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Now proven and rich, Tuukka Rask enters next stage of career

08.12.13 at 9:45 pm ET
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MIDDLETON – Tuukka Rask is used to entering the season with a lot of questions surrounding him. Now, the biggest one is how he’s going to spend all that money of his.

“I haven’t seen a penny yet,” Rask said with a grin Monday at Shawn Thornton’s Putts and Punches for Parkinson’s golf tournament.

The Bruins’ netminder had to wait quite a while to prove that he could not only be a starting goalie, but take a team deep into the playoffs. Prior to last season, the last season he entered with the starting job lasted just a day before Tim Thomas retook the reins.

He also had questions about how his body could hold up for a full season and, of course, the uncertainty with his contract. One healthy Conn Smythe-worthy performance and a gargantuan eight-year, $56 million contract later, Rask doesn’t have to worry about anything but consistency.

“I guess you’re always trying to work yourself up and trying to get yourself some kind of status in peoples’ eyes, but every season you start from scratch and kind of have to prove yourself again at some level. Obviously it helps that you have a long contract and you can focus on your job and not worry about contracts after every year.

“Still, every year is different. You have to be worth your money, no matter how much you make.”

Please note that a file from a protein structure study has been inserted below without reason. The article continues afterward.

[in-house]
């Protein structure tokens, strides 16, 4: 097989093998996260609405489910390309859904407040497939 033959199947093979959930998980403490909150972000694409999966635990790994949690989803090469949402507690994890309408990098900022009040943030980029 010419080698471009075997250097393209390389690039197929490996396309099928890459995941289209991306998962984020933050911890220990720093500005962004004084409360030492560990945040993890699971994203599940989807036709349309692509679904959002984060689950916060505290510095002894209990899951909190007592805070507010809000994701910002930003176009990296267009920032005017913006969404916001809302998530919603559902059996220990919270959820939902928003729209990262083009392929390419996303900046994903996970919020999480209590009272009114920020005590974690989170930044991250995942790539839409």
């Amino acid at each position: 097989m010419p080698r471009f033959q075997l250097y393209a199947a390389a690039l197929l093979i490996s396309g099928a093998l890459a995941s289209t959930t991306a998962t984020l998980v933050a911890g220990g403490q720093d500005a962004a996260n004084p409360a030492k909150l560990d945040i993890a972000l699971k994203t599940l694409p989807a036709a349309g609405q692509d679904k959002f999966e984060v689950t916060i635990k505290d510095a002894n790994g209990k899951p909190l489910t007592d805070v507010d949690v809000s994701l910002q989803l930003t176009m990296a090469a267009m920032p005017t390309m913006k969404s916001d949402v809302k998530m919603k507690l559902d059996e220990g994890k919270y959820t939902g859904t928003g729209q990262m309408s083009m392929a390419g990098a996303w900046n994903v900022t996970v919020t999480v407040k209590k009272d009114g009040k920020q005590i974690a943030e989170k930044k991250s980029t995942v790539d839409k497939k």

The biggest question surrounding Rask at this point is who his backup will be. With Anton Khudobin leaving in free agency for Carolina, either Niklas Svedberg or Chad Johnson will serve as Rask’s backup.

“I’m sure whoever it will be, it will be a good situation for us,” Rask said.

Rask was sensational in the postseason, most notably allowing just two goals to the offensively loaded Penguins in a four-game Eastern Conference sweep. What came next wasn’t as fun for the B’s as they lost the Stanley Cup finals by allowing two goals in 17 seconds in Game 6 to relinquish the lead in the game and give Chicago the Cup. Rask admitted Monday that those 17 seconds still cross his mind.

“The first weeks [of the offseason] you try not to think hockey at all, but I still find myself thinking about it and how much it sucks, but everybody knows what the situation was with our guys being hurt and stuff,” he said. “We definitely left everything out there. There’s no regrets, no feelings that we should have done anything differently. I think that helps the healing process.”

Rask said he expects to get back on the ice in the “next week or two,” but that he has spent his offseason between the US and Finland lifting, playing tennis and, of course, golfing.

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